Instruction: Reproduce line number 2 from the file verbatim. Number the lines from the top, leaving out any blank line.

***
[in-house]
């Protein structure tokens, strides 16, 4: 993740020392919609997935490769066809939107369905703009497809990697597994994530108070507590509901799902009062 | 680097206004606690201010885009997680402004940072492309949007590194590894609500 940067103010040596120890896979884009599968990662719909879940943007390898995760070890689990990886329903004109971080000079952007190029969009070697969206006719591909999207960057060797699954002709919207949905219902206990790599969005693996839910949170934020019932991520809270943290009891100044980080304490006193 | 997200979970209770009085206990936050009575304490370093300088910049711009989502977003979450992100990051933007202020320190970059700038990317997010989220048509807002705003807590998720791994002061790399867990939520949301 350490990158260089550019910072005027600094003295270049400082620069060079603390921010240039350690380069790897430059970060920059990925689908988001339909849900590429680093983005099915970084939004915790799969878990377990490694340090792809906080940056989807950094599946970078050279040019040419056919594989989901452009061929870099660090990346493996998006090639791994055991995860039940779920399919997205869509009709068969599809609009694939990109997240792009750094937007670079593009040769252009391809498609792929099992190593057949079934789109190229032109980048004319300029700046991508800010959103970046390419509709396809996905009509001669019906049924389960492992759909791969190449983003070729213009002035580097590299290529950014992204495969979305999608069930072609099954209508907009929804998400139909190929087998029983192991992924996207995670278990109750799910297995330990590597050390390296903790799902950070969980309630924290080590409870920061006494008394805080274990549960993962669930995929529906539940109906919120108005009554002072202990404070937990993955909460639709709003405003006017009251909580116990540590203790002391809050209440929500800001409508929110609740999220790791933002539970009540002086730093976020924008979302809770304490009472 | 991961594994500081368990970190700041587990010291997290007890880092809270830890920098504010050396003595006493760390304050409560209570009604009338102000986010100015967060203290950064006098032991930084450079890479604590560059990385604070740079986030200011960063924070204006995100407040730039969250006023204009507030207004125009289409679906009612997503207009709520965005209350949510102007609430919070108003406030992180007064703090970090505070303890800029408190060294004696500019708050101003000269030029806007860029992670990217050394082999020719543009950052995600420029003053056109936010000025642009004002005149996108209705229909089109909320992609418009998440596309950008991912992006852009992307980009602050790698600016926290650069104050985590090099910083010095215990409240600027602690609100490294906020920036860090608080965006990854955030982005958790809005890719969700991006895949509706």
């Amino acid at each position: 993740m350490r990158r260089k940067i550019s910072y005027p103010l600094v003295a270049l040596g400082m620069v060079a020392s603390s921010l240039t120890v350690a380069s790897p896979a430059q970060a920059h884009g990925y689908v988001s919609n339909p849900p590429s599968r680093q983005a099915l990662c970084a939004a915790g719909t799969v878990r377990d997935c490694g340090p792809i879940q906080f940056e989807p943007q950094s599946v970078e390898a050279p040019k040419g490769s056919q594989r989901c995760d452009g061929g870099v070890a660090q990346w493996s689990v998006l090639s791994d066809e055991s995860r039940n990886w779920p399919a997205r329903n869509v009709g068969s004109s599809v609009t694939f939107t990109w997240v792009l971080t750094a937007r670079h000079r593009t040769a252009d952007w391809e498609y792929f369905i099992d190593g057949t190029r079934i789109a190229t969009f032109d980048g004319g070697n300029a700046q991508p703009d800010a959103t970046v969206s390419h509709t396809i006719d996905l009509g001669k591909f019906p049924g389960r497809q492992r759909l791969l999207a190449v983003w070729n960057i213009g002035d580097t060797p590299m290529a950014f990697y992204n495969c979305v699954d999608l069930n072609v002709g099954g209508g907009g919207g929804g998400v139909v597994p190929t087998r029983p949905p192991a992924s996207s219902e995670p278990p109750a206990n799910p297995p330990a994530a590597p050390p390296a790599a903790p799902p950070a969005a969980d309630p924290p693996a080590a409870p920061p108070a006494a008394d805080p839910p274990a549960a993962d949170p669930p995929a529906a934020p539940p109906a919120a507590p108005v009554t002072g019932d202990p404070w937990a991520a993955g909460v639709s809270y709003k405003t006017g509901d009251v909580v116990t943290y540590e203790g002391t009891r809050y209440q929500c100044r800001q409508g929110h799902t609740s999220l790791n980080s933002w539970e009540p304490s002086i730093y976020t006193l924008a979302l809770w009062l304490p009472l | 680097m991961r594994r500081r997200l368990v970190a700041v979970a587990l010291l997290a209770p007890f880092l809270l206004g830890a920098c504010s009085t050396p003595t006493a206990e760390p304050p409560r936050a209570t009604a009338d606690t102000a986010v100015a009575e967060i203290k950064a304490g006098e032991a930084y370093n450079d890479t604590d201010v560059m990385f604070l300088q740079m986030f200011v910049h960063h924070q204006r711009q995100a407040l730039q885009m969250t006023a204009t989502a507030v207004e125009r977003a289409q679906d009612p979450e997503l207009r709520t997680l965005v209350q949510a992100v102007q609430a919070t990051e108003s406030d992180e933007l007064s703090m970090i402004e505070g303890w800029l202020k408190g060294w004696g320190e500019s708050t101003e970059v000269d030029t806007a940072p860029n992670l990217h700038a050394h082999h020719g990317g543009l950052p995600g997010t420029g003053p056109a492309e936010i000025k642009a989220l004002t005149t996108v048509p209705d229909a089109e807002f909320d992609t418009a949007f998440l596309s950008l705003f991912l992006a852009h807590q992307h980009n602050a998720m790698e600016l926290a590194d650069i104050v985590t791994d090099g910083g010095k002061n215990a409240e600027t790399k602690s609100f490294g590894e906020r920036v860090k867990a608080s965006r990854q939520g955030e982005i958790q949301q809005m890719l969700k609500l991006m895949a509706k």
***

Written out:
């Protein structure tokens, strides 16, 4: 993740020392919609997935490769066809939107369905703009497809990697597994994530108070507590509901799902009062 | 680097206004606690201010885009997680402004940072492309949007590194590894609500 940067103010040596120890896979884009599968990662719909879940943007390898995760070890689990990886329903004109971080000079952007190029969009070697969206006719591909999207960057060797699954002709919207949905219902206990790599969005693996839910949170934020019932991520809270943290009891100044980080304490006193 | 997200979970209770009085206990936050009575304490370093300088910049711009989502977003979450992100990051933007202020320190970059700038990317997010989220048509807002705003807590998720791994002061790399867990939520949301 350490990158260089550019910072005027600094003295270049400082620069060079603390921010240039350690380069790897430059970060920059990925689908988001339909849900590429680093983005099915970084939004915790799969878990377990490694340090792809906080940056989807950094599946970078050279040019040419056919594989989901452009061929870099660090990346493996998006090639791994055991995860039940779920399919997205869509009709068969599809609009694939990109997240792009750094937007670079593009040769252009391809498609792929099992190593057949079934789109190229032109980048004319300029700046991508800010959103970046390419509709396809996905009509001669019906049924389960492992759909791969190449983003070729213009002035580097590299290529950014992204495969979305999608069930072609099954209508907009929804998400139909190929087998029983192991992924996207995670278990109750799910297995330990590597050390390296903790799902950070969980309630924290080590409870920061006494008394805080274990549960993962669930995929529906539940109906919120108005009554002072202990404070937990993955909460639709709003405003006017009251909580116990540590203790002391809050209440929500800001409508929110609740999220790791933002539970009540002086730093976020924008979302809770304490009472 | 991961594994500081368990970190700041587990010291997290007890880092809270830890920098504010050396003595006493760390304050409560209570009604009338102000986010100015967060203290950064006098032991930084450079890479604590560059990385604070740079986030200011960063924070204006995100407040730039969250006023204009507030207004125009289409679906009612997503207009709520965005209350949510102007609430919070108003406030992180007064703090970090505070303890800029408190060294004696500019708050101003000269030029806007860029992670990217050394082999020719543009950052995600420029003053056109936010000025642009004002005149996108209705229909089109909320992609418009998440596309950008991912992006852009992307980009602050790698600016926290650069104050985590090099910083010095215990409240600027602690609100490294906020920036860090608080965006990854955030982005958790809005890719969700991006895949509706």